Dr. Teresa Greely collecting water samples to be filtered and used in the study of the microbial ecology just above the sediment surface. This research is being conducted by researchers at the University of West Florida (C-IMAGE science partner, Dr. Wade Jeffrey).



Each night, the team, under the supervision of post graduate, Patrick Schwing, sent down to the seafloor a multi-corer, a spaceship-looking structure that has the potential to collect eight core samples simultaneously at extreme depths.  These samples are of such importance in piecing together the mystery of what happened, what the impact of the blowout has been and what the impact may be in the future.  These samples are collected, transferred undisturbed to more permanent storage containers, labeled and preserved to be studied in detail by several different investigators.  All of this hard work is time-consuming and at times dangerous.  The process ran like clockwork and was repeated at different study sites two or three times each night.  Once aboard, water samples from both above the sediment and within the sediment were collected, and will be shared with geochemists studying the chemical hydrology.



So there you have it; scientists of every background and interests sharing the work and the resources all at the same time.  It came together beautifully.  Unlike oil and water, the various disciplines of science do blend together to form a productive solution.

As Marine Science teachers, we know and teach that Oceanography is an inter-disciplinary science, encompassing the biological, geological, physical and chemical sciences.  Yet, we each have come from a background specializing in one field, in my case, zoology.  The next “Teacher at Sea” might have a chemistry or physics background.  It is easy to forget that ideally oceanography is best studied as the inter-twined conglomeration of all the fields of science.  Oceanography is the epitome of collaboration between disciplines.  This interaction and merging of the fields was what impressed me the most about the research.   In biology terms; it was the perfect execution of mutualism! These scientists showed mutual respect for the work of each other.  Fish biologists interested in the composition of the sediment, geologists pulling long-lines, a deck-hand pulling in the CTD water profilng device, a journalist attaching a camera to the multi-corer, a chemical geologist helping the post-graduate process core samples in the middle of the night and the Dean of the College tying fish hooks onto the long-line.  It was so inspiring to witness the sharing of work as well as the excitement of discovery.  No egos in the way on this expedition.  Everyone was cooperative and enjoyed exploring together.  The collaboration allowed the goal of C-IMAGE to be reached, to show the interaction between the chemical fate of the contaminants in the system and their biological impacts.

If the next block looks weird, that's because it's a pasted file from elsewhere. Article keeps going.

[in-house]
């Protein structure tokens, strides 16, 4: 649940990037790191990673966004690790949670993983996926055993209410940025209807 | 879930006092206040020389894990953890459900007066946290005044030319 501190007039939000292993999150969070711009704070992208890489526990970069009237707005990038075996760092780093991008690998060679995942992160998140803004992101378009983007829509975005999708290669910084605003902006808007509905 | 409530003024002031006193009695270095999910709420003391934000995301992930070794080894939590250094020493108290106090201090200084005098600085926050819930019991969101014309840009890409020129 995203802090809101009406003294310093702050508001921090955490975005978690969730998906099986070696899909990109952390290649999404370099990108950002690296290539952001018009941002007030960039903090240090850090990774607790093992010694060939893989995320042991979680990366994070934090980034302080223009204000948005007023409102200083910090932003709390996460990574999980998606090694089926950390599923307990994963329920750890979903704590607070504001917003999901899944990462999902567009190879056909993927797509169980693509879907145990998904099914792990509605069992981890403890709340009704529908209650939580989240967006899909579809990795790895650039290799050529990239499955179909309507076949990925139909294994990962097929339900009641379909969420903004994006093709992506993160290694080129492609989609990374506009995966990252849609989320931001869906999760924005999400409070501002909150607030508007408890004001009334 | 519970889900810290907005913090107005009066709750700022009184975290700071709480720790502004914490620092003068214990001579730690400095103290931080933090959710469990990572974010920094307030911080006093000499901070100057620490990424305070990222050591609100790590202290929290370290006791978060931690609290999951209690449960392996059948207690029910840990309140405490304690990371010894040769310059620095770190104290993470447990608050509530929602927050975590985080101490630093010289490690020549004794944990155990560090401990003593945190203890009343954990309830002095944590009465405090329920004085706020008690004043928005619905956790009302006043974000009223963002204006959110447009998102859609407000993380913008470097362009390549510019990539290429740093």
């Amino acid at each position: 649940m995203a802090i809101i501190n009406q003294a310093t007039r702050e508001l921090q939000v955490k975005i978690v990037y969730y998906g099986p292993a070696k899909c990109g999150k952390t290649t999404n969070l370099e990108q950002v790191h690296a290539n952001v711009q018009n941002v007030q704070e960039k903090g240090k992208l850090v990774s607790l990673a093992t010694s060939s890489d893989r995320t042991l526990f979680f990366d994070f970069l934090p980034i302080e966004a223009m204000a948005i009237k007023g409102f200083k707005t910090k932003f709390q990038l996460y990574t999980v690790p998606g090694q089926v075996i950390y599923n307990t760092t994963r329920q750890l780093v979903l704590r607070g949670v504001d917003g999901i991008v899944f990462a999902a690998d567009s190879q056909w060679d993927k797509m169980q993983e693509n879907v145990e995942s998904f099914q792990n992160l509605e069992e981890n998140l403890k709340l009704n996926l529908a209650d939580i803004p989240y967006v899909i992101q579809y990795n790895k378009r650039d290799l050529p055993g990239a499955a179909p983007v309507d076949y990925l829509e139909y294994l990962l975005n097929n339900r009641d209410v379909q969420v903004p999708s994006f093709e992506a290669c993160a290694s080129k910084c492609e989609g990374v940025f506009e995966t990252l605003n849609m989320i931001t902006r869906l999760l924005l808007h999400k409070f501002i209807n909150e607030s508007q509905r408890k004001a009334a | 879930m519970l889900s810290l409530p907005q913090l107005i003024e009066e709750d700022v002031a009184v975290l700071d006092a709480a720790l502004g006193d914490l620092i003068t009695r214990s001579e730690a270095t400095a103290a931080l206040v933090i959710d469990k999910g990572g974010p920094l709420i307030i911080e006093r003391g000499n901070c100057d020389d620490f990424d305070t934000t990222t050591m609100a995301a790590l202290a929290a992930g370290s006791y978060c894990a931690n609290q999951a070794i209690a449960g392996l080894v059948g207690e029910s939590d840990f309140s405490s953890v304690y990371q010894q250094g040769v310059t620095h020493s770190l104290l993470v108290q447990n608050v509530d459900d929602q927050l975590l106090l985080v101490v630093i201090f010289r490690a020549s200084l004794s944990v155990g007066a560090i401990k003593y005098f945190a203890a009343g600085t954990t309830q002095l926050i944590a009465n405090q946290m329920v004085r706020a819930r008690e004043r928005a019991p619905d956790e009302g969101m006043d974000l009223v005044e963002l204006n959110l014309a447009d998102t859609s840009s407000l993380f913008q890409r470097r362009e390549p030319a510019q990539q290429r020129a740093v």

This mutual respect and collaboration among scientists is what I hope to share with my students.

It was an honor to witness this type of collaboration, much less to participate in it. Here I am taking a core sample to the refrigerator for preservation after it has been collected, transferred to a storage tube and labeled.



Dr. Steven Murawski and his team extracting samples of tissue from bottom-dwelling fish


I recommend participation in the C-IMAGE “Teacher at Sea” program for any teacher, especially a science teacher.  The teacher is the best way to spread the message of ocean conservation with students for years to come.  As for my advice for the next “Teacher at Sea”; bring more old clothes, lots of very old, disgusting clothes, clothes that you won’t mind disposing of in the closest trash can on the way home!

Enjoying a little time off and ice cream with graduate students Liz and Susan, and Dr. Teresa Greely

Dr. Greely and I talking to high school students through SKYPE.